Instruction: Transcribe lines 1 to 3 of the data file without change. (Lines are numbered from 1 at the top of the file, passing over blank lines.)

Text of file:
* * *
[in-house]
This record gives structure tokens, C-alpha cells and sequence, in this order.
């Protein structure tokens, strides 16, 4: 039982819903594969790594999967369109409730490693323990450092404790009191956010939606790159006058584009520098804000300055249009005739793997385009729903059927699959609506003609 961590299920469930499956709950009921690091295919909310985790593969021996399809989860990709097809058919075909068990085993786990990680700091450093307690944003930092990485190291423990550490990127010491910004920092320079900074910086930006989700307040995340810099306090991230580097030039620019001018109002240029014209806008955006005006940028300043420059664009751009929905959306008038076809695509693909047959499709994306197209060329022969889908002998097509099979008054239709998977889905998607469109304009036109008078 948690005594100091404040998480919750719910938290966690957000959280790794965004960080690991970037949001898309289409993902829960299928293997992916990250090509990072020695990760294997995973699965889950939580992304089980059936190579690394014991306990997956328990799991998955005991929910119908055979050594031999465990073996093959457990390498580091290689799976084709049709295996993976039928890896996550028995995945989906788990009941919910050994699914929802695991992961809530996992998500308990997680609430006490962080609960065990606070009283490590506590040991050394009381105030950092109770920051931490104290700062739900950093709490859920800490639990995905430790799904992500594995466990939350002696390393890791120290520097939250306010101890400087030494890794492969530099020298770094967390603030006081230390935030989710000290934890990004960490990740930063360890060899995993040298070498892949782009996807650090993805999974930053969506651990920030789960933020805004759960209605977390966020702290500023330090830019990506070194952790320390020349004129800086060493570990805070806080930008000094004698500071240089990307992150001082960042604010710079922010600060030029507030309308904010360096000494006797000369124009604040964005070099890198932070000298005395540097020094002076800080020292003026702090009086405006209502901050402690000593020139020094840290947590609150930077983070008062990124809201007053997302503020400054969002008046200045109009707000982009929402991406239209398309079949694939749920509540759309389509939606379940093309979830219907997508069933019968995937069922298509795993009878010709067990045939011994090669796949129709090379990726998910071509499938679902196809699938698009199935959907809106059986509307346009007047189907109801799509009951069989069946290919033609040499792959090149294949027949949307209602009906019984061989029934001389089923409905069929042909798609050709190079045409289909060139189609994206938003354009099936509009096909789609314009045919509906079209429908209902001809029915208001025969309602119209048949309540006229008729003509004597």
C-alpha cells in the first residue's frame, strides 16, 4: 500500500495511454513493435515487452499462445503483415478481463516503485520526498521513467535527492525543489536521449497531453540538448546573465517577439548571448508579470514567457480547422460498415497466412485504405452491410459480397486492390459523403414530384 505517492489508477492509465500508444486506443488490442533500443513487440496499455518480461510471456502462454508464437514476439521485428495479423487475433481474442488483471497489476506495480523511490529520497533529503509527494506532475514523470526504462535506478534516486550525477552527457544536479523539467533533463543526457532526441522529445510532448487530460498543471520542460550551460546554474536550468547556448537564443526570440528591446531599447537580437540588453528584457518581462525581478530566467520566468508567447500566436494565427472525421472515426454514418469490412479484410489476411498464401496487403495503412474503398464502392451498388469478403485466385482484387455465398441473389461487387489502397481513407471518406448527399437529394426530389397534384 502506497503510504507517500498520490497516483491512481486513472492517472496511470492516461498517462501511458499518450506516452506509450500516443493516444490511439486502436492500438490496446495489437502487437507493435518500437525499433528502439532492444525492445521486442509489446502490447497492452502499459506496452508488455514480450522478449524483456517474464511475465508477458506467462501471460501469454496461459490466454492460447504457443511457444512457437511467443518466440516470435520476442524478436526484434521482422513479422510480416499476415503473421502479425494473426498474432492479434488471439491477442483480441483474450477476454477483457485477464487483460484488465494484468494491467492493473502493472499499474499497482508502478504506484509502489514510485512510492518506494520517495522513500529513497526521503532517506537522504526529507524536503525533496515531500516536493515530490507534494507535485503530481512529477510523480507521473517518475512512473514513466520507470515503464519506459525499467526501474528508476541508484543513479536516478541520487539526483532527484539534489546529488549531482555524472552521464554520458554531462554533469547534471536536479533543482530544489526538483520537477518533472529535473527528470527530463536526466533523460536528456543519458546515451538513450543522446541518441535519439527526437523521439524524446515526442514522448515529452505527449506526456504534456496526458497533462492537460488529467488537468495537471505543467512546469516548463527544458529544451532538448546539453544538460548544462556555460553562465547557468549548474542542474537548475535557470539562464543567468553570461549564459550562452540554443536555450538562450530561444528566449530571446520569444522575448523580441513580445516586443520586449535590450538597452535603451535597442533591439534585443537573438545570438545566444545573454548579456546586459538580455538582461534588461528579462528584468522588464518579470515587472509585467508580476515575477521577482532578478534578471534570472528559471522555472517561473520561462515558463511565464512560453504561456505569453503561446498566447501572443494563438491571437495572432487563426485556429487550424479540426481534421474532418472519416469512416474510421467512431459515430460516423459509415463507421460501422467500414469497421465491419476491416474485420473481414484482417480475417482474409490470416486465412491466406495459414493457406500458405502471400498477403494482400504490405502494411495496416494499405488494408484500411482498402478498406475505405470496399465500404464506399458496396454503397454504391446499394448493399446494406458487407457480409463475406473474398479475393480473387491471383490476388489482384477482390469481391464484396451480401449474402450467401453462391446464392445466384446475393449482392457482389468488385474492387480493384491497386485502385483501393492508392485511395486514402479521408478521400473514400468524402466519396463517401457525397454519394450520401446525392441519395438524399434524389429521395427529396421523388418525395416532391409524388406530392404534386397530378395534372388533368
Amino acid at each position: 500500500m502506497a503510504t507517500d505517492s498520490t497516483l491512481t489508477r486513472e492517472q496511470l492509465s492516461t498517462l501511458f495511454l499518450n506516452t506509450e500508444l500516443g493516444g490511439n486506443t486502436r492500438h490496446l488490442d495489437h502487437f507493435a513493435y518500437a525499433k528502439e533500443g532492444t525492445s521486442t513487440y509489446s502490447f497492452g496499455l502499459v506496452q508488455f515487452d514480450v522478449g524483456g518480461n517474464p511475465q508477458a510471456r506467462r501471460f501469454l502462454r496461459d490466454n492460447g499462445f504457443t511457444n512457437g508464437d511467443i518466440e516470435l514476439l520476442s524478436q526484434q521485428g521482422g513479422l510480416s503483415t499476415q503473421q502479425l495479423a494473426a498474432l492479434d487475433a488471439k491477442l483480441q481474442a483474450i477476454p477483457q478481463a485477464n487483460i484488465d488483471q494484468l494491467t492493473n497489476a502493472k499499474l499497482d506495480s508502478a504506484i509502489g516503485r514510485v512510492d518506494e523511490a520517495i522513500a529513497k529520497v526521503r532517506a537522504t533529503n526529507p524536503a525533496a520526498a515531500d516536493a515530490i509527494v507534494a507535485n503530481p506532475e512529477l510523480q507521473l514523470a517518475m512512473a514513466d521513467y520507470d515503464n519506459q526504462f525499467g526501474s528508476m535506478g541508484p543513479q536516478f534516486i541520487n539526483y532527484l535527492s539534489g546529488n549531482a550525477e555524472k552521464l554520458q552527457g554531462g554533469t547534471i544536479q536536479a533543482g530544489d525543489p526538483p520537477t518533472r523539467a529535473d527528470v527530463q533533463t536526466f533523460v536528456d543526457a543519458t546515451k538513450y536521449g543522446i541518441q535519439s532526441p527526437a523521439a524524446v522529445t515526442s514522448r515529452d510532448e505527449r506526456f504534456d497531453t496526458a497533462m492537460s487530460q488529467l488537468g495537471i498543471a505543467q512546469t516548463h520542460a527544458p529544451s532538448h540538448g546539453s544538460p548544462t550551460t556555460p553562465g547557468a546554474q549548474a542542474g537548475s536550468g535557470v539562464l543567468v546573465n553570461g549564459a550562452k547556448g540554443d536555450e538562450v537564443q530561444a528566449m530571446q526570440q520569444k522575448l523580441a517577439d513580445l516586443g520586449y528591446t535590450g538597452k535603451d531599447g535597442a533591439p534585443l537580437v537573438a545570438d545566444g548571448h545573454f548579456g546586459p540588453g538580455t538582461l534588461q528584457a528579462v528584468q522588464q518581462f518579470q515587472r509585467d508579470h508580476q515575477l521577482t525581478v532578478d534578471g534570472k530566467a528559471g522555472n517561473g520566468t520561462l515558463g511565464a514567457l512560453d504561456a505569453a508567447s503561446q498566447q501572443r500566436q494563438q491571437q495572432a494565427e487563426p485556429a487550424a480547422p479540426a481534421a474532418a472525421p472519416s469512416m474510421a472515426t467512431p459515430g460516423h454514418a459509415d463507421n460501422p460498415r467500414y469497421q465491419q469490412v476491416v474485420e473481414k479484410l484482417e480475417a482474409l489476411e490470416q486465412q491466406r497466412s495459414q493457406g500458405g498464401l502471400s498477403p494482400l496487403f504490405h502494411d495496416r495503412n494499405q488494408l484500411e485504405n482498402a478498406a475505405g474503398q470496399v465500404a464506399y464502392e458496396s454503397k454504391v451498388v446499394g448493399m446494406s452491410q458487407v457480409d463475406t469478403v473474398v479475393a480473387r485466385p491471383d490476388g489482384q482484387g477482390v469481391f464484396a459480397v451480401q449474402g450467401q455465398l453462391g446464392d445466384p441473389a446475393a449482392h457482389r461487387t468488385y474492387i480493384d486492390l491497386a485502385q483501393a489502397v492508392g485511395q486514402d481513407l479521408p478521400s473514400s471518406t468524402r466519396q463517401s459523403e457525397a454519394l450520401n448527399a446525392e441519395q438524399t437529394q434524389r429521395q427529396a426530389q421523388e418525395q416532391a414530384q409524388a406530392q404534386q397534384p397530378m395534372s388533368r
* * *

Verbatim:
[in-house]
This record gives structure tokens, C-alpha cells and sequence, in this order.
């Protein structure tokens, strides 16, 4: 039982819903594969790594999967369109409730490693323990450092404790009191956010939606790159006058584009520098804000300055249009005739793997385009729903059927699959609506003609 961590299920469930499956709950009921690091295919909310985790593969021996399809989860990709097809058919075909068990085993786990990680700091450093307690944003930092990485190291423990550490990127010491910004920092320079900074910086930006989700307040995340810099306090991230580097030039620019001018109002240029014209806008955006005006940028300043420059664009751009929905959306008038076809695509693909047959499709994306197209060329022969889908002998097509099979008054239709998977889905998607469109304009036109008078 948690005594100091404040998480919750719910938290966690957000959280790794965004960080690991970037949001898309289409993902829960299928293997992916990250090509990072020695990760294997995973699965889950939580992304089980059936190579690394014991306990997956328990799991998955005991929910119908055979050594031999465990073996093959457990390498580091290689799976084709049709295996993976039928890896996550028995995945989906788990009941919910050994699914929802695991992961809530996992998500308990997680609430006490962080609960065990606070009283490590506590040991050394009381105030950092109770920051931490104290700062739900950093709490859920800490639990995905430790799904992500594995466990939350002696390393890791120290520097939250306010101890400087030494890794492969530099020298770094967390603030006081230390935030989710000290934890990004960490990740930063360890060899995993040298070498892949782009996807650090993805999974930053969506651990920030789960933020805004759960209605977390966020702290500023330090830019990506070194952790320390020349004129800086060493570990805070806080930008000094004698500071240089990307992150001082960042604010710079922010600060030029507030309308904010360096000494006797000369124009604040964005070099890198932070000298005395540097020094002076800080020292003026702090009086405006209502901050402690000593020139020094840290947590609150930077983070008062990124809201007053997302503020400054969002008046200045109009707000982009929402991406239209398309079949694939749920509540759309389509939606379940093309979830219907997508069933019968995937069922298509795993009878010709067990045939011994090669796949129709090379990726998910071509499938679902196809699938698009199935959907809106059986509307346009007047189907109801799509009951069989069946290919033609040499792959090149294949027949949307209602009906019984061989029934001389089923409905069929042909798609050709190079045409289909060139189609994206938003354009099936509009096909789609314009045919509906079209429908209902001809029915208001025969309602119209048949309540006229008729003509004597």